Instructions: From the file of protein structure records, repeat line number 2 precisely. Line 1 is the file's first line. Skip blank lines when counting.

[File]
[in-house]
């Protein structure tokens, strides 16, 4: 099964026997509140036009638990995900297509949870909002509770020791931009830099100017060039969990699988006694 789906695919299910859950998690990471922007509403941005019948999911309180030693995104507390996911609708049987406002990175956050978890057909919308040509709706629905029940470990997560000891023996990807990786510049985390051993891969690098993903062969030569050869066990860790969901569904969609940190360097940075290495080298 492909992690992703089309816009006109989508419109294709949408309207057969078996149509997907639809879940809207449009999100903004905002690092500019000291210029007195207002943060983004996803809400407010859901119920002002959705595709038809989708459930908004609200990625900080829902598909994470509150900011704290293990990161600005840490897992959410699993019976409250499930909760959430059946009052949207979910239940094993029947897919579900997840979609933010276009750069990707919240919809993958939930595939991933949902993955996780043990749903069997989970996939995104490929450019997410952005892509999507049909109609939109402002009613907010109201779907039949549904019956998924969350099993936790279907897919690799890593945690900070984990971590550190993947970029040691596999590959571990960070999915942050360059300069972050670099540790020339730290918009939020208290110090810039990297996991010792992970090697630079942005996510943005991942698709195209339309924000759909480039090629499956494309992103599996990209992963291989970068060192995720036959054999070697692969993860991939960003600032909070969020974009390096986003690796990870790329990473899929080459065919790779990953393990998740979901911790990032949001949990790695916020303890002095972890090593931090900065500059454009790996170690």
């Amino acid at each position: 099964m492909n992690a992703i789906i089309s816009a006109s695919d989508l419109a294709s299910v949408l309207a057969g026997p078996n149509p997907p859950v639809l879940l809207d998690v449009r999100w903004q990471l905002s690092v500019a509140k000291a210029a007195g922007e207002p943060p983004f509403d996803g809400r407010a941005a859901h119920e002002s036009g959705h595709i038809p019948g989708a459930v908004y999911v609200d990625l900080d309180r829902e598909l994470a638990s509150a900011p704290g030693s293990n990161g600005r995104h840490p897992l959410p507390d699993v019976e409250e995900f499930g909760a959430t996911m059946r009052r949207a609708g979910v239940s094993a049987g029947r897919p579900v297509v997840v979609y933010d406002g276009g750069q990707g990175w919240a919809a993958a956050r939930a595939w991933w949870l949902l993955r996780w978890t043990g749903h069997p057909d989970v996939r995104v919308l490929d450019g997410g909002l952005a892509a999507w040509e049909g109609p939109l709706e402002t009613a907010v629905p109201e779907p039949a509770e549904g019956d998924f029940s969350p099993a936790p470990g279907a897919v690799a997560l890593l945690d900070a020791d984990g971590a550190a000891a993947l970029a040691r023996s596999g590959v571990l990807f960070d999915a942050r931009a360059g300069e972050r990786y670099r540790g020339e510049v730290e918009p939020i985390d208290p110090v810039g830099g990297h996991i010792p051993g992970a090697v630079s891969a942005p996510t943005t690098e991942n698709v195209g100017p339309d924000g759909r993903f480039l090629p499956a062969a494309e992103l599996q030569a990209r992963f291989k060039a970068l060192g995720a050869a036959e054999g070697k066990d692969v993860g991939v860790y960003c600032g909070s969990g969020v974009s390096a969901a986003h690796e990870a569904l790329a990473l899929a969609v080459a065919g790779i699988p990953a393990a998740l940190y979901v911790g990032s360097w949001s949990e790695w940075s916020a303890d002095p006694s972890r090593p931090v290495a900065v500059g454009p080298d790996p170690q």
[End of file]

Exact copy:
């Protein structure tokens, strides 16, 4: 099964026997509140036009638990995900297509949870909002509770020791931009830099100017060039969990699988006694 789906695919299910859950998690990471922007509403941005019948999911309180030693995104507390996911609708049987406002990175956050978890057909919308040509709706629905029940470990997560000891023996990807990786510049985390051993891969690098993903062969030569050869066990860790969901569904969609940190360097940075290495080298 492909992690992703089309816009006109989508419109294709949408309207057969078996149509997907639809879940809207449009999100903004905002690092500019000291210029007195207002943060983004996803809400407010859901119920002002959705595709038809989708459930908004609200990625900080829902598909994470509150900011704290293990990161600005840490897992959410699993019976409250499930909760959430059946009052949207979910239940094993029947897919579900997840979609933010276009750069990707919240919809993958939930595939991933949902993955996780043990749903069997989970996939995104490929450019997410952005892509999507049909109609939109402002009613907010109201779907039949549904019956998924969350099993936790279907897919690799890593945690900070984990971590550190993947970029040691596999590959571990960070999915942050360059300069972050670099540790020339730290918009939020208290110090810039990297996991010792992970090697630079942005996510943005991942698709195209339309924000759909480039090629499956494309992103599996990209992963291989970068060192995720036959054999070697692969993860991939960003600032909070969020974009390096986003690796990870790329990473899929080459065919790779990953393990998740979901911790990032949001949990790695916020303890002095972890090593931090900065500059454009790996170690």